The only serious increase in the number of persons killed is due to deaths by snake-bites. Sixteen thousand seven hundred and seventy-seven persons were killed in the year 1877 as compared with 15,946 in the preceding year. Rewards were paid for the destruction of snakes during the past year in the provinces of Bombay, Bengal, the Punjab, and to a very small extent in the Central Provinces and Mysore.

The Chief Commissioner of the Central Provinces (in which Sumbulpore is situated) said—"It is impossible to consider the appalling loss of human life caused by snakes, without re-opening the question of rewards payable for their destruction, especially as an occasion for remark presents itself in the fact that the Saugor Municipality pays rewards for their destruction. Most district officers have either altogether ignored the matter or have passed it by with an expression of regret that rewards have of late years been withheld. The main reasons for their withdrawal were, first, that it was difficult, often impossible, to distinguish between venomous and harmless snakes; secondly, that the instinct to kill snakes was generally so strong that they would be killed whether rewards for their destruction were given or not; thirdly, that to offer rewards might lead to an increase of deaths by people incautiously poking after them; lastly, that snake-killing might become a profession, and snakes be bred for the sake of the reward granted for their destruction.

The view taken by the Lieutentant-Governor of Bengal, Sir Ashley Eden, that deaths from snake-bites occur mostly in and about human habitations, derives much confirmation from the figures of the past two years, which show that while tigers kill twenty times as many cattle as they do persons, snakes kill nearly twenty times as many persons as cattle. Under these circumstances it is obviously useless to pay large sums in rewards to professional snake-catchers who catch snakes in the jungles and bring them into head-quarters. But the President in Council is of opinion that rewards for killing snakes in towns and large villages may with much advantage be given by municipal bodies, with or without help from the Local Government; and the matter is recommended to the earnest attention of Local Governments. By means of such rewards the common people may gradually be brought to destroy, instead of venerating, the snakes that haunt the roofs and purlieus of their dwellings.

The following letter from Mr. Vaughan has hitherto been crowded ont of the Observer. As it contains information of interest, and refers to a somewhat new department of Christian usefulness—the Zayat, or Christian Book-room-our readers will be glad to read it. Mr. V. remarks :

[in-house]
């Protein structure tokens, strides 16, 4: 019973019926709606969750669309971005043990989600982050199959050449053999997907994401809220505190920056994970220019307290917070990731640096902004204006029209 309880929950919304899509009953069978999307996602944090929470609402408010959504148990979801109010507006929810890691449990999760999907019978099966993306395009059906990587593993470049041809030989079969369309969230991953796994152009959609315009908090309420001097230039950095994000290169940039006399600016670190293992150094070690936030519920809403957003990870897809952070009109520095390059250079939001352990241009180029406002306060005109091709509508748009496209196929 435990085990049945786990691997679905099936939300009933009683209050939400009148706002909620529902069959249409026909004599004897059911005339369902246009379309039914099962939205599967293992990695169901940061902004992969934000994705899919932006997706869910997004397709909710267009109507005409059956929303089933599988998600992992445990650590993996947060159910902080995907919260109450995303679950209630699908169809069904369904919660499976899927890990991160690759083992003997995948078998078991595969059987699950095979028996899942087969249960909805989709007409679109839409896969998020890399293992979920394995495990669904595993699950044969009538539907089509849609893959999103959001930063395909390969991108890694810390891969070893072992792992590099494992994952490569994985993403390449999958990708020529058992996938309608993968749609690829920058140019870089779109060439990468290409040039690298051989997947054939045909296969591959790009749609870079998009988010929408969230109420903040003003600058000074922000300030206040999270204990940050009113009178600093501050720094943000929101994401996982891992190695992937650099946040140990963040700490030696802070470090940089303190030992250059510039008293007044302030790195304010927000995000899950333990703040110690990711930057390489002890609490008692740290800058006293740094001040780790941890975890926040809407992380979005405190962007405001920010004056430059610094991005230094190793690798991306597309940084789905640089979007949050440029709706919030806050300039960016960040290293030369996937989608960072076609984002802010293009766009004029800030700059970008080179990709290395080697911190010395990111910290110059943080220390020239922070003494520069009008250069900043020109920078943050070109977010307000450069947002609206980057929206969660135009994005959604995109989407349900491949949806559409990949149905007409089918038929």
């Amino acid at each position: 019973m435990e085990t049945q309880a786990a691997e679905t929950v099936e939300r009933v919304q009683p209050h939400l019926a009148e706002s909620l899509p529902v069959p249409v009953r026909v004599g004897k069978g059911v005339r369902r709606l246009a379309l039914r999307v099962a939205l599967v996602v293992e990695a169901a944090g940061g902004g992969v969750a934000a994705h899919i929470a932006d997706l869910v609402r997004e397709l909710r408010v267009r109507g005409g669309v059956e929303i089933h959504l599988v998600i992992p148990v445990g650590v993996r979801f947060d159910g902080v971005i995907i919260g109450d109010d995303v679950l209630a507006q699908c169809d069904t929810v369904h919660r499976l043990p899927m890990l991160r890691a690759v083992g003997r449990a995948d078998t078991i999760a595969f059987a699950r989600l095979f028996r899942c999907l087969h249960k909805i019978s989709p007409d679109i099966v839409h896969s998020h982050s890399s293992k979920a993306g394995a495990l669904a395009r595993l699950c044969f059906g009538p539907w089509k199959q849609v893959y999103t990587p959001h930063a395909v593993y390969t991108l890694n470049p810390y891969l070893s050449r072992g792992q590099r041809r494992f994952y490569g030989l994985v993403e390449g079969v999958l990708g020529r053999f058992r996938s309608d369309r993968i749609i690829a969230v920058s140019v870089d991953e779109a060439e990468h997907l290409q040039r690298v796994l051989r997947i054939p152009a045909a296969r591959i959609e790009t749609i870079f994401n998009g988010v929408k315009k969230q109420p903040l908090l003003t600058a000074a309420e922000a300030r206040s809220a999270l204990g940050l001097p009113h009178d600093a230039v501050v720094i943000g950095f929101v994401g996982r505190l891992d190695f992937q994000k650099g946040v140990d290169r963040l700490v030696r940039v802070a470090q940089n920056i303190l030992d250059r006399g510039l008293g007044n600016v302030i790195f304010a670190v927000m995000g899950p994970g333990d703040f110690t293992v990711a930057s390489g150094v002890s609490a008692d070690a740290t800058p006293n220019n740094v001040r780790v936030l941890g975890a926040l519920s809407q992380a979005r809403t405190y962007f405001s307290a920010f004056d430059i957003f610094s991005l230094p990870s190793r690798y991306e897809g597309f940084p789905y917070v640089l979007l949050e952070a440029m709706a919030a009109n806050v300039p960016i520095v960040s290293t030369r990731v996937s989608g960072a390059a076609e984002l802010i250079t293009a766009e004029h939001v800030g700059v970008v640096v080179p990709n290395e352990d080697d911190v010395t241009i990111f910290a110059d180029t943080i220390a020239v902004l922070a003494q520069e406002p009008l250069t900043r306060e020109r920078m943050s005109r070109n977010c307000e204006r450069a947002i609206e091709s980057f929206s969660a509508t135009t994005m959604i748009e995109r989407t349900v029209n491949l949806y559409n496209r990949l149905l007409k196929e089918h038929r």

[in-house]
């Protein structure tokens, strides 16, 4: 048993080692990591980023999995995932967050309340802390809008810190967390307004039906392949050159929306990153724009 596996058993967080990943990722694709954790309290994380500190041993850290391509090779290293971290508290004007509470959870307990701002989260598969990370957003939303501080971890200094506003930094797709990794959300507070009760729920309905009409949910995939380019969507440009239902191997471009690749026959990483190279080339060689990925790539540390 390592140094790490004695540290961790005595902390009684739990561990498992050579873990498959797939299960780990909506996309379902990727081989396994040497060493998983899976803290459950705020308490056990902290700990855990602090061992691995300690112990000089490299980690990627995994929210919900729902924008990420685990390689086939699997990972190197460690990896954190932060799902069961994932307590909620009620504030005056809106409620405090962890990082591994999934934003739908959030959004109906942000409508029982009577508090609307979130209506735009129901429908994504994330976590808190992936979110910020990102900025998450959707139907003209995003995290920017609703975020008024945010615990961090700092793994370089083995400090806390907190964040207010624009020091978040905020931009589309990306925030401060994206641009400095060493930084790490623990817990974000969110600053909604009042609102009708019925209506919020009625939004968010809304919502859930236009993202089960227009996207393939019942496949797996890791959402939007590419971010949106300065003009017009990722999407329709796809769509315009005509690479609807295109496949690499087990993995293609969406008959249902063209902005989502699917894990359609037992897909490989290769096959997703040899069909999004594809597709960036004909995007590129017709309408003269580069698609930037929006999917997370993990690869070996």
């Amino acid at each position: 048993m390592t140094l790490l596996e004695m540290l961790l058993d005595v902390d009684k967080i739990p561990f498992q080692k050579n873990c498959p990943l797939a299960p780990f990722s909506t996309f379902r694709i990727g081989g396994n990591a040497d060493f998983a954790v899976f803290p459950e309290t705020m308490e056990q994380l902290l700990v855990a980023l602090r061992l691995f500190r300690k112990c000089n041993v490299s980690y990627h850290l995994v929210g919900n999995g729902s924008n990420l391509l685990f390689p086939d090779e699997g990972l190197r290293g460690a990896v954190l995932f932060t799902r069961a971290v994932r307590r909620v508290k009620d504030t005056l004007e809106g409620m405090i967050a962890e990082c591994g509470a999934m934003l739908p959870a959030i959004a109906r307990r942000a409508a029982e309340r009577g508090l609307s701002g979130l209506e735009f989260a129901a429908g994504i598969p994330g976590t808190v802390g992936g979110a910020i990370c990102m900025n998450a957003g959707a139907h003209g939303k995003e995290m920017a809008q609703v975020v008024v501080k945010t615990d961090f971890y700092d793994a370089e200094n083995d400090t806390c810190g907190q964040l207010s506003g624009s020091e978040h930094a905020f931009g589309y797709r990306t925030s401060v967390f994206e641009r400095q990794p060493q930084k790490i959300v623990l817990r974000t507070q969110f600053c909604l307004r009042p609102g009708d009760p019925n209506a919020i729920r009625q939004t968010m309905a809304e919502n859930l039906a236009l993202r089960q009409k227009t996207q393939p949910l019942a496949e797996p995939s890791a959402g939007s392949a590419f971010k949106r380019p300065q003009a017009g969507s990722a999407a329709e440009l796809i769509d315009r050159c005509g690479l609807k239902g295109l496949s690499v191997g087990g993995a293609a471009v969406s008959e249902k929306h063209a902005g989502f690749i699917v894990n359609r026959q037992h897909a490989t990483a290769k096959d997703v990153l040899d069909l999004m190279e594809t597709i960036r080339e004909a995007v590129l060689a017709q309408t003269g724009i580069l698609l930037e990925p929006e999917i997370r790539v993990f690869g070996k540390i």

There are several things about which I have agreed to meet me on Saturday could write, but I cannot help but think afternoons from three to six o'clock. that they have been referred to so often Last Saturday evening I delivered a that I forbear to do so. Mud-houses, lecture in this same building, the subject social customs, the novelty of scenery, being, “Jesus Christ: what do we think trees, and other things, may be interest- of Him?” From fifteen to eighteen were ing topics, but I do not care to refer to

present, and at the close we had converthem even if I had time. Cuttack is sation. They asked whether I should much more like England than unlike it; deliver more lectures. I am hopeful that and at times it is exceedingly difficult to good will result from this one, and from believe that one is so far from home. You others I hope to give. 800 to what a degree I have harmonized

Taking everything into consideration, with my environments--but wait until

we have great cause for thankfulness in the hot weather comes.

regard to this new undertaking, and we The number of details with which Con- look forward hopefully to its future. Mr. ference had to deal was something alarm- Miller took the deepest interest in it. Mr. ing, and the intimate knowledge that the

Heberlet has had plenty to do in arrangbrethren had of the persons mentioned ing books, marking the prices at which soomod very great. But I want to say a they were to be sold, and getting overylittle about the Zayat.

thing into the first-rate working order in

which it has commenced. Our stock of Our Zayat—or reading-room—is a pleasant, cool building, on the site of the old

books comprises English, Bengalee, Hinmission chapel. People are passing and

dustani, Hindi, Oriya, and Sanscrit. It ro-passing all day. It is very conveniently

is delightful to be surrounded with them. situated. The roof would be admired in

Then we have one Almirah fitted up England; indeed it an admirable build

with books for reading in the room.

Wo ; ing altogether. When it was first opened

have some good books, but we trust our we had quite a large number of books,

English friends will send us more. Mr. and they are selling very rapidly. There

Hill will let them know how to send are a great number of Baboos who speak

them; the postage is very reasonable English-many more than I expected to

indeed. Natives may come in and read find. In fact a man who only spoke Eng

the Scriptures and other books in many lish would find ample work to do among

languages; but, as I have said, those who these people. They know English, Ben

read English—and they are many-pre

for to do so. galee, and Oriya; but they prefer to

The desire for thoroughly read and speak English. Although I am

good English books is great Do send assured that the number of those who are